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**Scheme of work: GCSE Higher: **Year 9: Term 2: Expressions

- Use and interpret algebraic notation, including:
- ab in place of a x b
- 3y in place of 3 x y
- a
^{2}in place of a x a, a^{3}in place of a x a x a and a^{2}b in place of a x a x b - a/b in place of a / b
- Coefficients written as fractions rather than decimals

- Multiplying a single term over a bracket
- Taking out common factors
- Expanding products of two or more binomials
- Factorising quadratic expressions of the form ax
^{2}+ bx + c, including the difference of two squares - Simplifying expressions involving sums, products and powers including the laws of indices

- Students need to appreciate that writing with algebra applies the rules of arithmetic to unknown numbers, which are represented as letters.
- It is important to define the difference between an expression, equation and formula.
- Linear (x), quadratic (x
^{2}) and cube terms (x^{3})cannot be collected together. - Understanding quadratics in the general form x
^{2}+ bx + c helps to factorise and expand expressions. - Developing mental methods to factorise quadratics is key to gaining confidence with quadratics equations later on.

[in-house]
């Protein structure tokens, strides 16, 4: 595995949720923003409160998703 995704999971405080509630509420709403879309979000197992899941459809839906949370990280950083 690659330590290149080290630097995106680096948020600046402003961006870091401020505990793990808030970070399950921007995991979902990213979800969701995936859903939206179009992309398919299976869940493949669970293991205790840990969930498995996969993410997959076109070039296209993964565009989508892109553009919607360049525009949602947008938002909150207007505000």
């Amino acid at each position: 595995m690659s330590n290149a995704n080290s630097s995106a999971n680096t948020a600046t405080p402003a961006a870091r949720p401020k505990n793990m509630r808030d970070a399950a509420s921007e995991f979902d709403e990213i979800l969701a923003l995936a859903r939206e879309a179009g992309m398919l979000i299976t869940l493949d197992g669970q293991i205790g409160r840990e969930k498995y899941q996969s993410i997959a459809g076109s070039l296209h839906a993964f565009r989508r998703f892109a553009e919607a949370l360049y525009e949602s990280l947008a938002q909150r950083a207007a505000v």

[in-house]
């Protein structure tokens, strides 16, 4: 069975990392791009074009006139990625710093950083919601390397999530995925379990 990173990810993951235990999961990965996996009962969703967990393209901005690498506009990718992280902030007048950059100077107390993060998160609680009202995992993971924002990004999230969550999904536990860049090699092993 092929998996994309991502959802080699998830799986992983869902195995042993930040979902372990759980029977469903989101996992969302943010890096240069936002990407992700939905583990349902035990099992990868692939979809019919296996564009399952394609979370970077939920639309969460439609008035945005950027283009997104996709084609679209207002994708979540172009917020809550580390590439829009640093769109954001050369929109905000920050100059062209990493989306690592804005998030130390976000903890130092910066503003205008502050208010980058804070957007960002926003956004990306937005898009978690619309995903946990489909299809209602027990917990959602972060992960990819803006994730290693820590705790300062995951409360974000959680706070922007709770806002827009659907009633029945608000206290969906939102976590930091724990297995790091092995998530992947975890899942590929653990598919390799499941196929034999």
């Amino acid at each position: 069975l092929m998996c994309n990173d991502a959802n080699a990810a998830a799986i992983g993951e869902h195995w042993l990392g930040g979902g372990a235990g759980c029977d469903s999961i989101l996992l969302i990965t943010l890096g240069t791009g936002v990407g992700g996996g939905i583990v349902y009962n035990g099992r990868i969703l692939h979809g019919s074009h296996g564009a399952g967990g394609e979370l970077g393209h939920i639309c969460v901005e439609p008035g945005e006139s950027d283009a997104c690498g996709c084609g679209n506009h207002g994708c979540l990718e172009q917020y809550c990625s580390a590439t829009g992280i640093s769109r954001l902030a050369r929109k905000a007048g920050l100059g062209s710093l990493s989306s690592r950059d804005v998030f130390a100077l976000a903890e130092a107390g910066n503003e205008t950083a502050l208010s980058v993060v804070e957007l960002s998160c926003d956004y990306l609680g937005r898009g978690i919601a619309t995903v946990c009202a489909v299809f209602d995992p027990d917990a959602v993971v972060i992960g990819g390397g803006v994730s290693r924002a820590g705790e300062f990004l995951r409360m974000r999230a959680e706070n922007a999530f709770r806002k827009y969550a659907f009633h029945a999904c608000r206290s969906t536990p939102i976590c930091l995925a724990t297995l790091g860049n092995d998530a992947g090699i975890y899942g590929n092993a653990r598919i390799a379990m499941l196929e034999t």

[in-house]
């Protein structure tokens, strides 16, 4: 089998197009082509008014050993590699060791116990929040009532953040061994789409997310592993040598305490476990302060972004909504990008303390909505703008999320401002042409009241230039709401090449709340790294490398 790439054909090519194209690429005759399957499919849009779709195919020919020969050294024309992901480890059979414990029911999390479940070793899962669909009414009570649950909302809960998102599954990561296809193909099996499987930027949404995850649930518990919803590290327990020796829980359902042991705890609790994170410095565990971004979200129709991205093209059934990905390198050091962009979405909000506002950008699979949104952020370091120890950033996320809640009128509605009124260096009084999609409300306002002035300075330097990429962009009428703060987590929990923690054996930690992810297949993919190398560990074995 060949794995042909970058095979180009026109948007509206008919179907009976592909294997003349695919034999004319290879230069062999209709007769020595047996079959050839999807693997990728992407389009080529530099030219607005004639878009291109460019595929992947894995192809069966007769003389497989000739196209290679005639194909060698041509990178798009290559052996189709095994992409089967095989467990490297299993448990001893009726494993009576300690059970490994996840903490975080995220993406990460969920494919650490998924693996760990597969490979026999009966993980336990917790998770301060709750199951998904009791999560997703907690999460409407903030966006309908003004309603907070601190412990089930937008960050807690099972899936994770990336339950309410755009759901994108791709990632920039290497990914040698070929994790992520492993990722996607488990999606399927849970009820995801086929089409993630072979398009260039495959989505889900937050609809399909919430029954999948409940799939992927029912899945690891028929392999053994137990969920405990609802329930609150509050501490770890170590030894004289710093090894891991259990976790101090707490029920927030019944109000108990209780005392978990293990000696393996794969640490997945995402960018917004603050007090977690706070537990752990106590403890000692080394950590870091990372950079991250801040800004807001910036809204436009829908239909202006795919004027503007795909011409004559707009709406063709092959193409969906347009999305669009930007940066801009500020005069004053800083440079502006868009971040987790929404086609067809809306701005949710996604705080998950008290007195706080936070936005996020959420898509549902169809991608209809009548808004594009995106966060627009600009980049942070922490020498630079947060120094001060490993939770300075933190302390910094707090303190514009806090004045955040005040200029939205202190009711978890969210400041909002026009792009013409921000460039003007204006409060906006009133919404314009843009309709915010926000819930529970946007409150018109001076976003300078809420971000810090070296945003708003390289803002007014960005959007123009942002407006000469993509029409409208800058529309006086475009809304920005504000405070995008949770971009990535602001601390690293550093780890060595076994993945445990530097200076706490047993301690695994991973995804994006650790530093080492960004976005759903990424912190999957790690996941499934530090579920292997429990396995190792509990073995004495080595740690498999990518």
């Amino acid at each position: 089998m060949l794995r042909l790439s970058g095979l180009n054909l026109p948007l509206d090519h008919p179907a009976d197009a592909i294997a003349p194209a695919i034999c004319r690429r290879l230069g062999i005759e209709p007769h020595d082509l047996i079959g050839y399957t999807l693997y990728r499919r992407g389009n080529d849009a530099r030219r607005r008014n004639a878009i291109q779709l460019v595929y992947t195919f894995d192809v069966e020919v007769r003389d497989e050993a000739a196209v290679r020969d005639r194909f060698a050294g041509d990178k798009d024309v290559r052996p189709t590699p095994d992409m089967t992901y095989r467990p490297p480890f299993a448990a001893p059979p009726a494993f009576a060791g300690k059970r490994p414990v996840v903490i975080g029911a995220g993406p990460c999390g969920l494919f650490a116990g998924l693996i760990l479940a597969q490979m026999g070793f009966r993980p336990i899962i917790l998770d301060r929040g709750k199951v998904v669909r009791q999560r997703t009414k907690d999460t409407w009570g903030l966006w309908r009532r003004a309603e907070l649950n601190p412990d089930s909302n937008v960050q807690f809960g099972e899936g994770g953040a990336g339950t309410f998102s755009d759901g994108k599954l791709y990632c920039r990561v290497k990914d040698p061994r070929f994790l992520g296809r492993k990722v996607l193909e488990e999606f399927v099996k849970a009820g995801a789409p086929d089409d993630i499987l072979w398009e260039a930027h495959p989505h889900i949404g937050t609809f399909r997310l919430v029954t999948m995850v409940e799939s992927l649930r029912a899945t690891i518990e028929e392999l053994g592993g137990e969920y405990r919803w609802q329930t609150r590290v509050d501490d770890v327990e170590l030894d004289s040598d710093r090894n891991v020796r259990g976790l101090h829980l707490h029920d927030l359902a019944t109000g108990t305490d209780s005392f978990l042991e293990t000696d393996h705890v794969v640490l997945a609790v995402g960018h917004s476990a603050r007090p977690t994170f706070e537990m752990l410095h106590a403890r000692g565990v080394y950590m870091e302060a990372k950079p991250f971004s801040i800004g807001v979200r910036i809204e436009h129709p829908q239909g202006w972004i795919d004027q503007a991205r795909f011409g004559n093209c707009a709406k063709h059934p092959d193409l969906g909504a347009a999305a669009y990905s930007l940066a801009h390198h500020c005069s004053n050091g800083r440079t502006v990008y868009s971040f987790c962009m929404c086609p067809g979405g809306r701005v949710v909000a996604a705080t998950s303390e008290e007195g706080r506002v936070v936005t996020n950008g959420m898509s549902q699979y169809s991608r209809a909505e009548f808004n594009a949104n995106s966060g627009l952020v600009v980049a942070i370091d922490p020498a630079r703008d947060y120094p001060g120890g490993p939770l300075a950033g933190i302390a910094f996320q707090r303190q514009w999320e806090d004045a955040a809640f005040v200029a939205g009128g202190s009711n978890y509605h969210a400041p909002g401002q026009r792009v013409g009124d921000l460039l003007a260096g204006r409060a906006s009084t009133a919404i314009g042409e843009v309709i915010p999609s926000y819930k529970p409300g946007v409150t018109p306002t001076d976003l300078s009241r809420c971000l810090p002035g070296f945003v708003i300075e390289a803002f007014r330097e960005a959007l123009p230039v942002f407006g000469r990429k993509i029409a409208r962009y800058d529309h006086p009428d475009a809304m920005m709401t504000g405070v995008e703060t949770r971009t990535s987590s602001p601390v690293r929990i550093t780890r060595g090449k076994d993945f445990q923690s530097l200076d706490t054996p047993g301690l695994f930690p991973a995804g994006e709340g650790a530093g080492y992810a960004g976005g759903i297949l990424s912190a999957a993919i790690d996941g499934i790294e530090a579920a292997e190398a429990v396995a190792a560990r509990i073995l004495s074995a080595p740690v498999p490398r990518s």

- When multiplying out brackets students incorrectly forget to multiply the second term, especially with negative products. E.g., 2(x + 5) = 2x + 10 and -2(x + 5) = -2x â€“ 10
- When factorising expressions a common misconception is to not fully factorise. E.g., 18x + 24y can be written as 9x + 12y
- When expanding the product of two or more brackets students often incorrectly collect the like terms associated to the linear unknown

November 5, 2023

Scheme of work: A-Level Further Mathematics: Further Pure 1: The t – formulae

September 24, 2023

A-Level Scheme of work: Edexcel A-Level Mathematics Year 2: Statistics: Regression, Correlation and Hypothesis Testing